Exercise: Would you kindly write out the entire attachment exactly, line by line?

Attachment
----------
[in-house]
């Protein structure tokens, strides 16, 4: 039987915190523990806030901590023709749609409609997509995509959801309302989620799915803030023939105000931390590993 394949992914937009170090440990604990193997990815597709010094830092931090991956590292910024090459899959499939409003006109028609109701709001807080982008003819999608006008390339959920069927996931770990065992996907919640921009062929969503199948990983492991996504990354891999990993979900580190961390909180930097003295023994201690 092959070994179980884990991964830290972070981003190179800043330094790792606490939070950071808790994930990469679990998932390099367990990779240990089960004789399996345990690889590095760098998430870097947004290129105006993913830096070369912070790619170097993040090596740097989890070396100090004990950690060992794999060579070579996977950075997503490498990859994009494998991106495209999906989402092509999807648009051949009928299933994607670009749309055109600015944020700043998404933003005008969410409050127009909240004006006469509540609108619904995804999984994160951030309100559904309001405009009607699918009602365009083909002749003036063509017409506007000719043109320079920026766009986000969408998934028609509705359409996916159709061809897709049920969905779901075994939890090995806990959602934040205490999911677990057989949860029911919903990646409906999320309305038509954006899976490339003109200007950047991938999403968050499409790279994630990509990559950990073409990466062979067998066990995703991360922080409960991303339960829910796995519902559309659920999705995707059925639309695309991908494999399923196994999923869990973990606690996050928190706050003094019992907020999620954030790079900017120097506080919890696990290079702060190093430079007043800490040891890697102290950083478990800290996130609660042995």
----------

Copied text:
[in-house]
């Protein structure tokens, strides 16, 4: 039987915190523990806030901590023709749609409609997509995509959801309302989620799915803030023939105000931390590993 394949992914937009170090440990604990193997990815597709010094830092931090991956590292910024090459899959499939409003006109028609109701709001807080982008003819999608006008390339959920069927996931770990065992996907919640921009062929969503199948990983492991996504990354891999990993979900580190961390909180930097003295023994201690 092959070994179980884990991964830290972070981003190179800043330094790792606490939070950071808790994930990469679990998932390099367990990779240990089960004789399996345990690889590095760098998430870097947004290129105006993913830096070369912070790619170097993040090596740097989890070396100090004990950690060992794999060579070579996977950075997503490498990859994009494998991106495209999906989402092509999807648009051949009928299933994607670009749309055109600015944020700043998404933003005008969410409050127009909240004006006469509540609108619904995804999984994160951030309100559904309001405009009607699918009602365009083909002749003036063509017409506007000719043109320079920026766009986000969408998934028609509705359409996916159709061809897709049920969905779901075994939890090995806990959602934040205490999911677990057989949860029911919903990646409906999320309305038509954006899976490339003109200007950047991938999403968050499409790279994630990509990559950990073409990466062979067998066990995703991360922080409960991303339960829910796995519902559309659920999705995707059925639309695309991908494999399923196994999923869990973990606690996050928190706050003094019992907020999620954030790079900017120097506080919890696990290079702060190093430079007043800490040891890697102290950083478990800290996130609660042995």